Trouble arrives that first night. Unable to steer the raft in the powerful current, they miss the border checkpoint into Bolivia and shots tear through the darkness into their makeshift tent. But soon the days and nights are blissful. “I don’t know when I’ve ever felt so liberated,” FitzGerald recalls.
Then, on the fourth night, a drenching lightning storm hits. A tree collapses on the raft, missing FitzGerald’s head by inches. They almost sink in the tempest but manage to escape. Dawn brings the discovery that their raft has been taken far off course — they’re stranded deep in a swamp that rises during the rainy season. Worse, their supply of food has been lost.
In this world of water, the FitzGeralds struggle in vain to find their way back to the river’s current. They endure fire ants, suffer sunstroke and nearly drown in sucking mud. They sleep in a tree. Fear of attack by caiman, jaguar and piranha is constant. Strange glowing eyes peer at them nightly from the jungle. Bees swarm over every inch of their bodies — something they become nearly immune to.
And they starve, for page after harrowing page, for 26 days, until they are come upon — near death, emaciated — by two Indians out hunting for turtles. The couple endure, maintaining hope and affection for each other. It’s this that elevates “Ruthless River” above the typically heroic tale of survival. In simple, unsentimental terms, Holly FitzGerald has given us a most unlikely love story.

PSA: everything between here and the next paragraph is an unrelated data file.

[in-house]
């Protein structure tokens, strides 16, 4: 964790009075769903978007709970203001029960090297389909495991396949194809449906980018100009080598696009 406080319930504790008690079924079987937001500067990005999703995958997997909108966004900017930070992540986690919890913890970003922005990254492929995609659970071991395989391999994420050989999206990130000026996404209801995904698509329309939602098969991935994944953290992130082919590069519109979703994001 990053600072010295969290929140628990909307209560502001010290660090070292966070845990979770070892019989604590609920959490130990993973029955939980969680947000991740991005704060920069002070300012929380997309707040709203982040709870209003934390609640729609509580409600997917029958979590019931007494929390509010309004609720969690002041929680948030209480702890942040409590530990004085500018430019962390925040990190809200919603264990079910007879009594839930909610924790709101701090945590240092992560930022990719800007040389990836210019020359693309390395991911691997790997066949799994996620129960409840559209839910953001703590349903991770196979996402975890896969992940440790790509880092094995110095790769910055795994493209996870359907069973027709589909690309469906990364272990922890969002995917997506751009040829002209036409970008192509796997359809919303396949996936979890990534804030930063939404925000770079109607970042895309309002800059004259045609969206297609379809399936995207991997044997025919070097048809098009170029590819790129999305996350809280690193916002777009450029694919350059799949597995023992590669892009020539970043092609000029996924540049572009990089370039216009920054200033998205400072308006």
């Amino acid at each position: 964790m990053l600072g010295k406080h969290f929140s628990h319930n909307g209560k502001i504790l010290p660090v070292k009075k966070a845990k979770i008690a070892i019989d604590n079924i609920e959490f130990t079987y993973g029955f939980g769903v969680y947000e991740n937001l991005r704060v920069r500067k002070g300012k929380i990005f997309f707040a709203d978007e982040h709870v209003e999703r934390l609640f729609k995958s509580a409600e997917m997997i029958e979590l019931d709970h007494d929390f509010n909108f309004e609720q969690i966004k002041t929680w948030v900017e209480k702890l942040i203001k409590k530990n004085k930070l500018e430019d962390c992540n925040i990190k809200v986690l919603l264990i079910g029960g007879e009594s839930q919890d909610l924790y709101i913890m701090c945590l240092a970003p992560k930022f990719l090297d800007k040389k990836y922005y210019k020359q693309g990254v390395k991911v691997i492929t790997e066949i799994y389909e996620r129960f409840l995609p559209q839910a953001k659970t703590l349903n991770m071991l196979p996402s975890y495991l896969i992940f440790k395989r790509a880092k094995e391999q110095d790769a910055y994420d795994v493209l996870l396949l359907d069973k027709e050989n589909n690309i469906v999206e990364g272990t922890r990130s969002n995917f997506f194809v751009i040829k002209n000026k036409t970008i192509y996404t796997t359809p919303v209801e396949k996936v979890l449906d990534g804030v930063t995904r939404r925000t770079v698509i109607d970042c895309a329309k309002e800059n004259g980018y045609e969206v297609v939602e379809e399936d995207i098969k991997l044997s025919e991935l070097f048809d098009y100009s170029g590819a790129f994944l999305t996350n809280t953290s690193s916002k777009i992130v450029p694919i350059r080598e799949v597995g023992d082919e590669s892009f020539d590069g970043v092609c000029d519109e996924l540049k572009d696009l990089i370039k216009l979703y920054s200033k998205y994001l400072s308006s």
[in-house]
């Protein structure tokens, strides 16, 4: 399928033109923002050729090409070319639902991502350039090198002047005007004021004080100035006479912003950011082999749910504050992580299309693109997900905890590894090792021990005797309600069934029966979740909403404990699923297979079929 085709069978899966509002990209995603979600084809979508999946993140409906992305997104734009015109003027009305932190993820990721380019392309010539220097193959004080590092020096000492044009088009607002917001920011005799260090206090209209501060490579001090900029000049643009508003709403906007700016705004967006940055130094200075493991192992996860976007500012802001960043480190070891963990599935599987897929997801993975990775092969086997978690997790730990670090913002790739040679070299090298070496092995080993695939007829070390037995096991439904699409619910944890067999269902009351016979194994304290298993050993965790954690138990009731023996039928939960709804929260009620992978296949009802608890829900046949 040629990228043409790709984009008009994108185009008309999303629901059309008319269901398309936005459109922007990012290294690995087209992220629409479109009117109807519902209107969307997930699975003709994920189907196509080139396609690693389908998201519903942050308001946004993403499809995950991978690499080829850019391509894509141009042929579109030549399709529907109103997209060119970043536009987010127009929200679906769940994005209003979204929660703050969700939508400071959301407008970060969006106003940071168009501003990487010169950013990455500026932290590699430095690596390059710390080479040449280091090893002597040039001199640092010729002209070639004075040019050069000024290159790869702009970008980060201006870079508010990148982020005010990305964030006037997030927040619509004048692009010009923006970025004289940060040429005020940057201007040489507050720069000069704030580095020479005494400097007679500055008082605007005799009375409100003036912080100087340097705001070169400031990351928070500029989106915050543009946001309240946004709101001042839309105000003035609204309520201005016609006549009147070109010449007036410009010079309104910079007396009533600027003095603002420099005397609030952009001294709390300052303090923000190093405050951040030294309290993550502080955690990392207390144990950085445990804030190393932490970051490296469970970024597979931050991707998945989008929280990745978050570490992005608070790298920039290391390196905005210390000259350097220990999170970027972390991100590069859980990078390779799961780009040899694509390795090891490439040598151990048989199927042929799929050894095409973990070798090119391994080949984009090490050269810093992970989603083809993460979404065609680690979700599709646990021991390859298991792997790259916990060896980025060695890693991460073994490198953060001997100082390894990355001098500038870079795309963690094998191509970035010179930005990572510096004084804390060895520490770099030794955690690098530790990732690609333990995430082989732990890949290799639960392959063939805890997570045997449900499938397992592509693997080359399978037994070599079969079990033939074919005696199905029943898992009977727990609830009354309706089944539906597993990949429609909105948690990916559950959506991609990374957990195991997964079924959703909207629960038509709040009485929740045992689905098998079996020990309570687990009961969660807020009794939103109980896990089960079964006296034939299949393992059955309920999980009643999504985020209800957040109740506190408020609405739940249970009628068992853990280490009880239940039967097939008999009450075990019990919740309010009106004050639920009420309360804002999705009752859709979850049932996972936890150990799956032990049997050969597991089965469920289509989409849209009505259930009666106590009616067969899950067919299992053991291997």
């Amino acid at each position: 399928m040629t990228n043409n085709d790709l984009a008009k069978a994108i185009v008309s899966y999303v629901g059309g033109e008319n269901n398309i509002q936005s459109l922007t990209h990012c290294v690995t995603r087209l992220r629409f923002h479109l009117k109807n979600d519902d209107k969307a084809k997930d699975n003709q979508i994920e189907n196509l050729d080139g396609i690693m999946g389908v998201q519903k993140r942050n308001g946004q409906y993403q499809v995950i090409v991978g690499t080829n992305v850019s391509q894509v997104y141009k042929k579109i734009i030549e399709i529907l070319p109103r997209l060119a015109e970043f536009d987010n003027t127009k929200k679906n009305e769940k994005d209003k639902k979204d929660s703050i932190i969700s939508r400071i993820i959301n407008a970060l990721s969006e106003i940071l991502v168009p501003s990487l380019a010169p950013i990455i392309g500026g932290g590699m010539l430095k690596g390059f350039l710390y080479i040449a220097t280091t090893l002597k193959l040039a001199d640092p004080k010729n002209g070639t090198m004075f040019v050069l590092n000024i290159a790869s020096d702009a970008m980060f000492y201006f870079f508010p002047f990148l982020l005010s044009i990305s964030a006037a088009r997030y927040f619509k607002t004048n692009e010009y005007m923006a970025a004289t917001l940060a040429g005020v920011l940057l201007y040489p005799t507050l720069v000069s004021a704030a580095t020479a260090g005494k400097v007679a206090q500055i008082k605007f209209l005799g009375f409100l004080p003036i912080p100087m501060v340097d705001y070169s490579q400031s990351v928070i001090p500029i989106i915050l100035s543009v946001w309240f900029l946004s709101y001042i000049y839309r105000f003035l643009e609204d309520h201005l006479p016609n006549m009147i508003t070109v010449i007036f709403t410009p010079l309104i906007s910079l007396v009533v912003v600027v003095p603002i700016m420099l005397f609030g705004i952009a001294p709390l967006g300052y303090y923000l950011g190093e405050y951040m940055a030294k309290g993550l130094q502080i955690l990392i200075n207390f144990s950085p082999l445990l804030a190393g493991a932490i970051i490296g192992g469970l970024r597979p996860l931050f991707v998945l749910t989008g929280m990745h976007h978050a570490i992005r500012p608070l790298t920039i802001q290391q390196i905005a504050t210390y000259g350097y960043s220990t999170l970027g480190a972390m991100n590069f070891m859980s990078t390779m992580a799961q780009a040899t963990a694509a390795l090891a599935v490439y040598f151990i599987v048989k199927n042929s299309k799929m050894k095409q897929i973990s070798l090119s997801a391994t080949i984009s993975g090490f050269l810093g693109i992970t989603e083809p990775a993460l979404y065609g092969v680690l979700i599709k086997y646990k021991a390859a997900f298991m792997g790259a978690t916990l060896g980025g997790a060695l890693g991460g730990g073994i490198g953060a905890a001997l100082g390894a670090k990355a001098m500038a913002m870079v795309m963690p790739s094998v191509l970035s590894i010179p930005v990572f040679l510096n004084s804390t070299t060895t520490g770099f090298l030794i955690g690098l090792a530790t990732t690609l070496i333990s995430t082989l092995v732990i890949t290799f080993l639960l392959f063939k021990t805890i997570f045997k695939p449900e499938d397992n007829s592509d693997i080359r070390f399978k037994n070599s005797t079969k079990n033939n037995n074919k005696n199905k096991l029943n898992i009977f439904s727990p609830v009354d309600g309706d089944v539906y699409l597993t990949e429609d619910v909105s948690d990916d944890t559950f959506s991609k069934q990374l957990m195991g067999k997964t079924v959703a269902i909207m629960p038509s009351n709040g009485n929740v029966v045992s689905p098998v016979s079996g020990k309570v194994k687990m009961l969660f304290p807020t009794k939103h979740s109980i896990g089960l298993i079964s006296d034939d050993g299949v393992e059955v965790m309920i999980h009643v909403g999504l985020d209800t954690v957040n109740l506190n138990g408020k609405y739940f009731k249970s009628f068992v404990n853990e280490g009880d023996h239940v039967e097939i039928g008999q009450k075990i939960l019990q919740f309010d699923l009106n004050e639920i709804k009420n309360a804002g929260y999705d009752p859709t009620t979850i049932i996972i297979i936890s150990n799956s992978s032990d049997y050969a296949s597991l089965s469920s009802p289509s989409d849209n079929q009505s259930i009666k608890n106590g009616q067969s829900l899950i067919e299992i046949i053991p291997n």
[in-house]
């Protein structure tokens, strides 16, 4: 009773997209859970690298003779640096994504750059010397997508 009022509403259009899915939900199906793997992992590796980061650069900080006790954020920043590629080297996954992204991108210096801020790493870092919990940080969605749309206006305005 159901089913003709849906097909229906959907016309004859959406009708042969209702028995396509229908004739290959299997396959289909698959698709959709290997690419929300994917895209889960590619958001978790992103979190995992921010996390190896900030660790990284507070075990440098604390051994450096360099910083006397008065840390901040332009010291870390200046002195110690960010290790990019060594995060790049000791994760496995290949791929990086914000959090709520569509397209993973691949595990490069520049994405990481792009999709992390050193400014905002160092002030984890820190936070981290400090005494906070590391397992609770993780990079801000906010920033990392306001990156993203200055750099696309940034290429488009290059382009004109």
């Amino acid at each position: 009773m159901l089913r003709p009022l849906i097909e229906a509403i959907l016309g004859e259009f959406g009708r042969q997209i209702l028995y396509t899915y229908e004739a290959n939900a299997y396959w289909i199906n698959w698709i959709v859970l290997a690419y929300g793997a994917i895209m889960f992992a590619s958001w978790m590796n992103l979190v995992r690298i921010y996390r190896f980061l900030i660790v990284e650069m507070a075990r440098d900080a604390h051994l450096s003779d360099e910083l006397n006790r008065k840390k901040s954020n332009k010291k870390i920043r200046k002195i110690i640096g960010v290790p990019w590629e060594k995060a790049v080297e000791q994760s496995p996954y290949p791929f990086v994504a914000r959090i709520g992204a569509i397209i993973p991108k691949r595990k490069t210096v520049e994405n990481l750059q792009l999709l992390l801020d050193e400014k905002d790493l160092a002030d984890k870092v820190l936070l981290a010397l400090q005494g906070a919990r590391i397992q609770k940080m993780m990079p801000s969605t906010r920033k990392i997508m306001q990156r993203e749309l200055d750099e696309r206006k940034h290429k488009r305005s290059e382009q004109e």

Love is just one of the things on the minds of the writers whose stories appear in THE BEST WOMEN’S TRAVEL WRITING, Volume 11: True Stories From Around the World (Travelers’ Tales, paper, $19.95). For more than 20 years, Travelers’ Tales has been publishing books that might best be described as the literary equivalent of a group of travelers sitting around a dim cafe, sipping pints or prosecco and trading their best stories. With more than a hundred titles currently in print, this publisher has carved out a valuable niche in the travel world.
The latest book’s editor, Lavinia Spalding, hungry for travelers who “go with an open heart” and have “the inclination to practice human kindness, a sincere intention to build pathways of understanding and a willingness to be transformed,” read nearly 500 submissions before settling on the 31 stories that make up this diverse collection.